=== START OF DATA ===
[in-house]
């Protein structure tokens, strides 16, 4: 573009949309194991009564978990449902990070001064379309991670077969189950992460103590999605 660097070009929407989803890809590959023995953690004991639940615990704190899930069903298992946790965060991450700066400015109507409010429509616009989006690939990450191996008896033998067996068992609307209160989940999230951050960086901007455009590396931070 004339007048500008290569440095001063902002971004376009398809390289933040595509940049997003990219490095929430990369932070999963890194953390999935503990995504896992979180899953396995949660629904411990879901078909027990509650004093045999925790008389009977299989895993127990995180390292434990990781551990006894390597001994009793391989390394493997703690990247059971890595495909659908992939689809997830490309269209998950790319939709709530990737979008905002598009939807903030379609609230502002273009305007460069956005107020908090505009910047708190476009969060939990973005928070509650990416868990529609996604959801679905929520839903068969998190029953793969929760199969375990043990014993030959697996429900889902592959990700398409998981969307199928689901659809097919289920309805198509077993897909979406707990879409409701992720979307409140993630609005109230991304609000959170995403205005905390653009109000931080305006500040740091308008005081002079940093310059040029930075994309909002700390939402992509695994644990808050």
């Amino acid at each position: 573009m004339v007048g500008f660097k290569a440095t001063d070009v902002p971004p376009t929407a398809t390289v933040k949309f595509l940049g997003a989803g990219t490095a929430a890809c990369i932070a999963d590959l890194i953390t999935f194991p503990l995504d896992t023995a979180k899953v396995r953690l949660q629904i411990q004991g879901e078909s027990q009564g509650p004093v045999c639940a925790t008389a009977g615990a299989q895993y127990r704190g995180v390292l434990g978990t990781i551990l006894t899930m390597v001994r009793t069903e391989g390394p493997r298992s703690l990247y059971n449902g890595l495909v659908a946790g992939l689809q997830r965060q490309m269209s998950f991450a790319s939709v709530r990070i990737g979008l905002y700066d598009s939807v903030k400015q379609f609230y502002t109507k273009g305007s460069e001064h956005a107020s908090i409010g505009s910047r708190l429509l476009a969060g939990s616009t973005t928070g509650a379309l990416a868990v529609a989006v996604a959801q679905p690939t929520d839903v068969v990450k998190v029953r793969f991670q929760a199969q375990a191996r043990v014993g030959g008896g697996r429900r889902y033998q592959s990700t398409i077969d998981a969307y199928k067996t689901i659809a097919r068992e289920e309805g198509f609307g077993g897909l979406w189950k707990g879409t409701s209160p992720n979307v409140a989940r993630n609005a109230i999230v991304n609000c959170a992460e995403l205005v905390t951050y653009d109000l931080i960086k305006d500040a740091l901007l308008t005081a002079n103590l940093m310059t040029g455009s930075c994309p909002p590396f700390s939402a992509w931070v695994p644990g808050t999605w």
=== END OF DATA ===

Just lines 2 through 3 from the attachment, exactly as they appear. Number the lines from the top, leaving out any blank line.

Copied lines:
């Protein structure tokens, strides 16, 4: 573009949309194991009564978990449902990070001064379309991670077969189950992460103590999605 660097070009929407989803890809590959023995953690004991639940615990704190899930069903298992946790965060991450700066400015109507409010429509616009989006690939990450191996008896033998067996068992609307209160989940999230951050960086901007455009590396931070 004339007048500008290569440095001063902002971004376009398809390289933040595509940049997003990219490095929430990369932070999963890194953390999935503990995504896992979180899953396995949660629904411990879901078909027990509650004093045999925790008389009977299989895993127990995180390292434990990781551990006894390597001994009793391989390394493997703690990247059971890595495909659908992939689809997830490309269209998950790319939709709530990737979008905002598009939807903030379609609230502002273009305007460069956005107020908090505009910047708190476009969060939990973005928070509650990416868990529609996604959801679905929520839903068969998190029953793969929760199969375990043990014993030959697996429900889902592959990700398409998981969307199928689901659809097919289920309805198509077993897909979406707990879409409701992720979307409140993630609005109230991304609000959170995403205005905390653009109000931080305006500040740091308008005081002079940093310059040029930075994309909002700390939402992509695994644990808050």
């Amino acid at each position: 573009m004339v007048g500008f660097k290569a440095t001063d070009v902002p971004p376009t929407a398809t390289v933040k949309f595509l940049g997003a989803g990219t490095a929430a890809c990369i932070a999963d590959l890194i953390t999935f194991p503990l995504d896992t023995a979180k899953v396995r953690l949660q629904i411990q004991g879901e078909s027990q009564g509650p004093v045999c639940a925790t008389a009977g615990a299989q895993y127990r704190g995180v390292l434990g978990t990781i551990l006894t899930m390597v001994r009793t069903e391989g390394p493997r298992s703690l990247y059971n449902g890595l495909v659908a946790g992939l689809q997830r965060q490309m269209s998950f991450a790319s939709v709530r990070i990737g979008l905002y700066d598009s939807v903030k400015q379609f609230y502002t109507k273009g305007s460069e001064h956005a107020s908090i409010g505009s910047r708190l429509l476009a969060g939990s616009t973005t928070g509650a379309l990416a868990v529609a989006v996604a959801q679905p690939t929520d839903v068969v990450k998190v029953r793969f991670q929760a199969q375990a191996r043990v014993g030959g008896g697996r429900r889902y033998q592959s990700t398409i077969d998981a969307y199928k067996t689901i659809a097919r068992e289920e309805g198509f609307g077993g897909l979406w189950k707990g879409t409701s209160p992720n979307v409140a989940r993630n609005a109230i999230v991304n609000c959170a992460e995403l205005v905390t951050y653009d109000l931080i960086k305006d500040a740091l901007l308008t005081a002079n103590l940093m310059t040029g455009s930075c994309p909002p590396f700390s939402a992509w931070v695994p644990g808050t999605w």